About James Baresel

James Baresel holds a Bachelor of Arts in History from the University of Cincinnati and a Master of Arts in Philosophy from Franciscan University of Steubenville and has taught English, Latin, religion, and the history of art at the high-school level.

The Crisis of the Humanities and Prospects for Revival

By |2017-04-03T01:28:53-05:00February 21st, 2017|Categories: Featured, Humanities, Liberal Learning, Russell Kirk|

The crisis in the humanities that we see today does not concern numbers so much as belief. A society dedicated to empiricism and utilitarianism is a society that does not recognize the superiority of philosophic knowledge, or the importance of the aesthetic… It is now a year-and-a-half since I had the opportunity to visit the [...]

Locating the Tory Tradition in American History

By |2019-10-30T13:35:35-05:00January 4th, 2017|Categories: American Founding, Christianity, Declaration of Independence, Featured, History, Revolution|

We ought to locate the basis of American conservatism in our colonial past, at a time when the English Tory variant of the old order of Europe had a real presence in our civilization, and we ought to remember that the old Tory order survived in the American historical tradition despite the Revolution of '76, [...]

Should Christians Romanticize the Middle Ages?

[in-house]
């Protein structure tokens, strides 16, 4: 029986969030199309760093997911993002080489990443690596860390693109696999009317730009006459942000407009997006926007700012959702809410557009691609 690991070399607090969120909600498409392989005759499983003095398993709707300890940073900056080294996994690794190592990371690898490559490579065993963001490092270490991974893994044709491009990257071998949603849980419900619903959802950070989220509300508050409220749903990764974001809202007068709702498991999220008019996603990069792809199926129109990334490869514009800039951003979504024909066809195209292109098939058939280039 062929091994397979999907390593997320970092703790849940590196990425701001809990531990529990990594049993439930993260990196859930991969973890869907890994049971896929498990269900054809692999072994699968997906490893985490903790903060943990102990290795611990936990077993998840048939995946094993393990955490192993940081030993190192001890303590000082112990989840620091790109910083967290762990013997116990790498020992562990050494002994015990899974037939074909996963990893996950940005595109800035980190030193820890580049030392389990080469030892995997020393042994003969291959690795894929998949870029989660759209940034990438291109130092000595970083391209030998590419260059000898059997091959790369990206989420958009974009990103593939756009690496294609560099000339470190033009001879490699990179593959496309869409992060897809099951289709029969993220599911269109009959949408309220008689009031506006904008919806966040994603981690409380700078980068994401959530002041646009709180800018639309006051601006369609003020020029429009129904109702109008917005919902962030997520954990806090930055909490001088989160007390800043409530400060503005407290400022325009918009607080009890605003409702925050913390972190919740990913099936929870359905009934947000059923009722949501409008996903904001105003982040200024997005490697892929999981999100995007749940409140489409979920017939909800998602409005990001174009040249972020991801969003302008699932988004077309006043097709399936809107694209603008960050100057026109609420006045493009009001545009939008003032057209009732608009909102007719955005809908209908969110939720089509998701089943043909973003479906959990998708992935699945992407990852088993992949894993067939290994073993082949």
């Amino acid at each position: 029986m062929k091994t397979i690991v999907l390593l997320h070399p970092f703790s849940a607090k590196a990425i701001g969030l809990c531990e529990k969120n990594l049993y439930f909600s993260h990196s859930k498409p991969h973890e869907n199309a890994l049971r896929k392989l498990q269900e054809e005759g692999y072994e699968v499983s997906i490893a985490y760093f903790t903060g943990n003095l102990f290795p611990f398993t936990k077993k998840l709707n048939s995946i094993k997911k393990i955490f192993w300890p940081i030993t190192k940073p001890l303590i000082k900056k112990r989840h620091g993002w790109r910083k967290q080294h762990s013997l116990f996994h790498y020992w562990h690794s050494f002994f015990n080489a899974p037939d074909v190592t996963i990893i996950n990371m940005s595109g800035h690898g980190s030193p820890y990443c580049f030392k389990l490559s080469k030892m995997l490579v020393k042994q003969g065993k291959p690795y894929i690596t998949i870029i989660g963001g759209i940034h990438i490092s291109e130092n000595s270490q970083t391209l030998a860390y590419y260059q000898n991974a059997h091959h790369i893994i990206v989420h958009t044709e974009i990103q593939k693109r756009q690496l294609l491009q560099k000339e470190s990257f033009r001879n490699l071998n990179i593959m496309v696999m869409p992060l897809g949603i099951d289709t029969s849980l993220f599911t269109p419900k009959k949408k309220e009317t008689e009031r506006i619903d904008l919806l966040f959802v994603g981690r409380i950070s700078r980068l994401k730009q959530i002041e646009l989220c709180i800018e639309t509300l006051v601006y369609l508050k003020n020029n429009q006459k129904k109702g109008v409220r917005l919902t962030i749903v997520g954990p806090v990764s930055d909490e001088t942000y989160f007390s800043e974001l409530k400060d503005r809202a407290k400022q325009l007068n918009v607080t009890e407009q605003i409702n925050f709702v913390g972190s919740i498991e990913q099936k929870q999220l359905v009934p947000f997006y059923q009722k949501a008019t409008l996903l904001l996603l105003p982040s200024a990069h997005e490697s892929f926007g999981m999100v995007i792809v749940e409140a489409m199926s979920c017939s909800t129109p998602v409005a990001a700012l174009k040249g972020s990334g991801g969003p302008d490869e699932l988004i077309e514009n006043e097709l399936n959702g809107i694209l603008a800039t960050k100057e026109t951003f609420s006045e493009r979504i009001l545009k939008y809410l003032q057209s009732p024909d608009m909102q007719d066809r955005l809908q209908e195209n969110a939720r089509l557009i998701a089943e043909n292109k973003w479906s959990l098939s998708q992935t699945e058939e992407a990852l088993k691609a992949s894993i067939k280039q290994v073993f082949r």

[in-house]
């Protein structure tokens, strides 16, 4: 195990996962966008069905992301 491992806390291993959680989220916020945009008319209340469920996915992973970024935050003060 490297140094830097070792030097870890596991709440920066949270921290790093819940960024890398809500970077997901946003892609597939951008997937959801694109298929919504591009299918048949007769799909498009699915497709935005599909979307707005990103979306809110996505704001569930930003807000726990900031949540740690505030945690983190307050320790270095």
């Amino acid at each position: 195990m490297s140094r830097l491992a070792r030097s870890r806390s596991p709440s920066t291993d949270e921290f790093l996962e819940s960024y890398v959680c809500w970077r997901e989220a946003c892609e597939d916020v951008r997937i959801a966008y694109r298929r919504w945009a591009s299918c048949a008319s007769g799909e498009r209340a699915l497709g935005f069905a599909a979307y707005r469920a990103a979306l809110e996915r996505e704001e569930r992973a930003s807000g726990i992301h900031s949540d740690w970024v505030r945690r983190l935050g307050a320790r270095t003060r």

By |2020-07-26T13:15:21-05:00September 7th, 2016|Categories: Architecture, Catholicism, Distributism, Economics, G.K. Chesterton, Hilaire Belloc|

Many Catholics treat the High Middle Ages as a veritable ideal of civilization. But the medieval period produced problematic ideas about aesthetics, eccentric theories of economics, and dangerous assumptions about politics. Over a decade ago a then-acquaintance of mine inquired as to my economic views, my response being that I was “a distributist by default.” [...]

Does the Church Oppose the Free Market?

By |2016-08-29T16:24:30-05:00August 27th, 2016|Categories: Catholicism, Charity, Economics|

It’s quite easy to forgive those who experience an attack of nausea upon hearing the phrase “Catholic Social Thinking.” In light of the misuse from which that phrase has suffered over the past half-century alternative responses are all too likely to indicate either that a person has not been paying attention or is lacking in [...]

The Dilemma of the Conservative Artist

By |2019-05-30T10:31:05-05:00August 12th, 2016|Categories: Conservatism, Featured, Literature, T.S. Eliot|

Ask a conservative why conservatives tend to be underrepresented in the arts and the answer is likely to be “liberal bias.” Ask the same question in the artistic world and the answer may well be that good artists are more commonly liberals than conservatives. If we are looking at contemporary realities rather than the great [...]

Calling All the Young Fogies

By |2018-11-22T21:01:25-06:00July 28th, 2016|Categories: Conservatism, Featured, Tradition|

Looking into the life of a contemporary English writer, I happened upon a reference to the “young fogies” of 1980s England, an assortment of men then in their first decade or two of adult life who held to the most emphatic traditionalism in various cultural and aesthetic matters. Being not only of such inclinations myself, but [...]

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